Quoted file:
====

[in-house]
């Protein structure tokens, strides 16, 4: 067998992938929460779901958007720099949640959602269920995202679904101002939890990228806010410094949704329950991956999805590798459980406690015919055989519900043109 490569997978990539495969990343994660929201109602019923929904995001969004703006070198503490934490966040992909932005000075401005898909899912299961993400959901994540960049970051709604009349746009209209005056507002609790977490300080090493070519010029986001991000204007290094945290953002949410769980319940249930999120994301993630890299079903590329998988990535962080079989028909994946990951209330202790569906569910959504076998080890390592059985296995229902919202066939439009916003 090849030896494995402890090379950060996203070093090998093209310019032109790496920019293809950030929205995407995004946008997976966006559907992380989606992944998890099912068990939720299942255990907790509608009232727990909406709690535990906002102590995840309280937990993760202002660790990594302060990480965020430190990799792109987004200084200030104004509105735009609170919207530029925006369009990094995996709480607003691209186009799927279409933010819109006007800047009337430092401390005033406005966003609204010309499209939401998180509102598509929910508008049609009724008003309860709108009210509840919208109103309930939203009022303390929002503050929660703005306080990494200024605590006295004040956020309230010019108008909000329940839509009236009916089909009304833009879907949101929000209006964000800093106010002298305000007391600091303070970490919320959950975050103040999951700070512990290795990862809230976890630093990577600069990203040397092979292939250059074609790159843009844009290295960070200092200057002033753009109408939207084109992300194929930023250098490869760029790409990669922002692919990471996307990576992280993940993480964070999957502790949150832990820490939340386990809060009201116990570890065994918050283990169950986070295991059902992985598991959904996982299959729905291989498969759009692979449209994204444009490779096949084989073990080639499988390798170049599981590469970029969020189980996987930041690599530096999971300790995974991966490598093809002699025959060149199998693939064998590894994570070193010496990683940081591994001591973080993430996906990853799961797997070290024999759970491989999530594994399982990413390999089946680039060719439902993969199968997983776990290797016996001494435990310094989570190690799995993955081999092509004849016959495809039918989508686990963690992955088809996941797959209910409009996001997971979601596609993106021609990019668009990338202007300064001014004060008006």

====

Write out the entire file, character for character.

[in-house]
């Protein structure tokens, strides 16, 4: 067998992938929460779901958007720099949640959602269920995202679904101002939890990228806010410094949704329950991956999805590798459980406690015919055989519900043109 490569997978990539495969990343994660929201109602019923929904995001969004703006070198503490934490966040992909932005000075401005898909899912299961993400959901994540960049970051709604009349746009209209005056507002609790977490300080090493070519010029986001991000204007290094945290953002949410769980319940249930999120994301993630890299079903590329998988990535962080079989028909994946990951209330202790569906569910959504076998080890390592059985296995229902919202066939439009916003 090849030896494995402890090379950060996203070093090998093209310019032109790496920019293809950030929205995407995004946008997976966006559907992380989606992944998890099912068990939720299942255990907790509608009232727990909406709690535990906002102590995840309280937990993760202002660790990594302060990480965020430190990799792109987004200084200030104004509105735009609170919207530029925006369009990094995996709480607003691209186009799927279409933010819109006007800047009337430092401390005033406005966003609204010309499209939401998180509102598509929910508008049609009724008003309860709108009210509840919208109103309930939203009022303390929002503050929660703005306080990494200024605590006295004040956020309230010019108008909000329940839509009236009916089909009304833009879907949101929000209006964000800093106010002298305000007391600091303070970490919320959950975050103040999951700070512990290795990862809230976890630093990577600069990203040397092979292939250059074609790159843009844009290295960070200092200057002033753009109408939207084109992300194929930023250098490869760029790409990669922002692919990471996307990576992280993940993480964070999957502790949150832990820490939340386990809060009201116990570890065994918050283990169950986070295991059902992985598991959904996982299959729905291989498969759009692979449209994204444009490779096949084989073990080639499988390798170049599981590469970029969020189980996987930041690599530096999971300790995974991966490598093809002699025959060149199998693939064998590894994570070193010496990683940081591994001591973080993430996906990853799961797997070290024999759970491989999530594994399982990413390999089946680039060719439902993969199968997983776990290797016996001494435990310094989570190690799995993955081999092509004849016959495809039918989508686990963690992955088809996941797959209910409009996001997971979601596609993106021609990019668009990338202007300064001014004060008006």